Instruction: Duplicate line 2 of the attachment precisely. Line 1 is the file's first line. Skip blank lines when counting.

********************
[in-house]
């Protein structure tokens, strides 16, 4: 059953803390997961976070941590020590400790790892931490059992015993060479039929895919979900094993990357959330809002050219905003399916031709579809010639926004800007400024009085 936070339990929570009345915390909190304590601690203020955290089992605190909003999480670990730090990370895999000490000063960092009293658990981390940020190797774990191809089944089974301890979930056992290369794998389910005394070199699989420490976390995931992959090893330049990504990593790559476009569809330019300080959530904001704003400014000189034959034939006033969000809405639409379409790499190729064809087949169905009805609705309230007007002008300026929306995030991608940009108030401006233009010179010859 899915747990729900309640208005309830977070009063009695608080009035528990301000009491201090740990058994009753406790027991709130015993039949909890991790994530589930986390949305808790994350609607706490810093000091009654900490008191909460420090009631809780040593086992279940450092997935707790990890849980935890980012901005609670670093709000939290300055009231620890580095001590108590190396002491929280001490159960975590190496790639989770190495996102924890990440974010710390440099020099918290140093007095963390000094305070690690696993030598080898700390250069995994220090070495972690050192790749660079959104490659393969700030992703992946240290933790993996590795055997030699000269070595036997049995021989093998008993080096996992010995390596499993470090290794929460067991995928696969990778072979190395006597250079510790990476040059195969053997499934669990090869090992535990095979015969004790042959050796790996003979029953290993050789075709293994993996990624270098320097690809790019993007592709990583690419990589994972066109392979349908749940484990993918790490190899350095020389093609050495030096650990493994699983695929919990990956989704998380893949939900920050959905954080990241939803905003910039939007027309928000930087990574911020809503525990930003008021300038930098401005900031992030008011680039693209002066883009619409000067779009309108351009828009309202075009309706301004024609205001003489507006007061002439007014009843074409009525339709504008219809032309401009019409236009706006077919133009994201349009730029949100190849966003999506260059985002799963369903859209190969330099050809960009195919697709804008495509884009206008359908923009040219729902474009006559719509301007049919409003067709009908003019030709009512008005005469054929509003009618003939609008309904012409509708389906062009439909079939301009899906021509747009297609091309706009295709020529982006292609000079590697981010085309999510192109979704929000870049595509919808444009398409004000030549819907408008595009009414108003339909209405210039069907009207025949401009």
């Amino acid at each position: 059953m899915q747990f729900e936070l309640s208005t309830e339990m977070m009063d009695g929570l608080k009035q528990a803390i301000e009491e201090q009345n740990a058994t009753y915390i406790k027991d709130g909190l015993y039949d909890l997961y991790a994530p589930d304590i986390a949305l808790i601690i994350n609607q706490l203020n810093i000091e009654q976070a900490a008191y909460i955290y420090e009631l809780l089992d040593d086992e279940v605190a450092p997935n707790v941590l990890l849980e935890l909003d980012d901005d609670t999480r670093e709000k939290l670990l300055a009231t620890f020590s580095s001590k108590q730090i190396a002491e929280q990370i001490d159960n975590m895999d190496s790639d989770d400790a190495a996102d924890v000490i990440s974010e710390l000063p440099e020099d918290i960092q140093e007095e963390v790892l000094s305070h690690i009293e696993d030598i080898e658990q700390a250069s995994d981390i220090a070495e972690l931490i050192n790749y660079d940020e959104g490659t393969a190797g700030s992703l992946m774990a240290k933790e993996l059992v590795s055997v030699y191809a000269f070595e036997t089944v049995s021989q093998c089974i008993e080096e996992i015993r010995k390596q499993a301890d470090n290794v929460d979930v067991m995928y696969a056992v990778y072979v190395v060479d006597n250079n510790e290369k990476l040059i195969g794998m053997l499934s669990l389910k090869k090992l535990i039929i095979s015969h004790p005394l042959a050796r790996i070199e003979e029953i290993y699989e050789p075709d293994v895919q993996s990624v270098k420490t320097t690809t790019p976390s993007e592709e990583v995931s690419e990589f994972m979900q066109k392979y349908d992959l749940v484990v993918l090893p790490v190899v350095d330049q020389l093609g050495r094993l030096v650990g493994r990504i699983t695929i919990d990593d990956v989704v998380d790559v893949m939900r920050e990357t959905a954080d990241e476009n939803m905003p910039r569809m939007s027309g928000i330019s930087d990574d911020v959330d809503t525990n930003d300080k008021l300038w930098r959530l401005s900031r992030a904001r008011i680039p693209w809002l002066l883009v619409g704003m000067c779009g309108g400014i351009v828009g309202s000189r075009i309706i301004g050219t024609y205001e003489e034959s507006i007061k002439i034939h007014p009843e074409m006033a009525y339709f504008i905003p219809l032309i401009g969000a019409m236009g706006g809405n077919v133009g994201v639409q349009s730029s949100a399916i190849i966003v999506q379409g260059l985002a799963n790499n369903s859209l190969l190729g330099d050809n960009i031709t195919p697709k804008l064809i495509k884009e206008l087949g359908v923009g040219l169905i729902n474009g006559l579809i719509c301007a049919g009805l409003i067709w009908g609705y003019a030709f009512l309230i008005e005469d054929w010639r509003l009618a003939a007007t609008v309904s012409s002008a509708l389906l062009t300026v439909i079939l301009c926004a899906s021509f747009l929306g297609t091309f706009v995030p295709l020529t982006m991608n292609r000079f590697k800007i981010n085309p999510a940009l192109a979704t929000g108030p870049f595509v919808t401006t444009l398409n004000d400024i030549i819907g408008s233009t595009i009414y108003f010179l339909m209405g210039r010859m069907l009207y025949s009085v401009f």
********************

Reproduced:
């Protein structure tokens, strides 16, 4: 059953803390997961976070941590020590400790790892931490059992015993060479039929895919979900094993990357959330809002050219905003399916031709579809010639926004800007400024009085 936070339990929570009345915390909190304590601690203020955290089992605190909003999480670990730090990370895999000490000063960092009293658990981390940020190797774990191809089944089974301890979930056992290369794998389910005394070199699989420490976390995931992959090893330049990504990593790559476009569809330019300080959530904001704003400014000189034959034939006033969000809405639409379409790499190729064809087949169905009805609705309230007007002008300026929306995030991608940009108030401006233009010179010859 899915747990729900309640208005309830977070009063009695608080009035528990301000009491201090740990058994009753406790027991709130015993039949909890991790994530589930986390949305808790994350609607706490810093000091009654900490008191909460420090009631809780040593086992279940450092997935707790990890849980935890980012901005609670670093709000939290300055009231620890580095001590108590190396002491929280001490159960975590190496790639989770190495996102924890990440974010710390440099020099918290140093007095963390000094305070690690696993030598080898700390250069995994220090070495972690050192790749660079959104490659393969700030992703992946240290933790993996590795055997030699000269070595036997049995021989093998008993080096996992010995390596499993470090290794929460067991995928696969990778072979190395006597250079510790990476040059195969053997499934669990090869090992535990095979015969004790042959050796790996003979029953290993050789075709293994993996990624270098320097690809790019993007592709990583690419990589994972066109392979349908749940484990993918790490190899350095020389093609050495030096650990493994699983695929919990990956989704998380893949939900920050959905954080990241939803905003910039939007027309928000930087990574911020809503525990930003008021300038930098401005900031992030008011680039693209002066883009619409000067779009309108351009828009309202075009309706301004024609205001003489507006007061002439007014009843074409009525339709504008219809032309401009019409236009706006077919133009994201349009730029949100190849966003999506260059985002799963369903859209190969330099050809960009195919697709804008495509884009206008359908923009040219729902474009006559719509301007049919409003067709009908003019030709009512008005005469054929509003009618003939609008309904012409509708389906062009439909079939301009899906021509747009297609091309706009295709020529982006292609000079590697981010085309999510192109979704929000870049595509919808444009398409004000030549819907408008595009009414108003339909209405210039069907009207025949401009």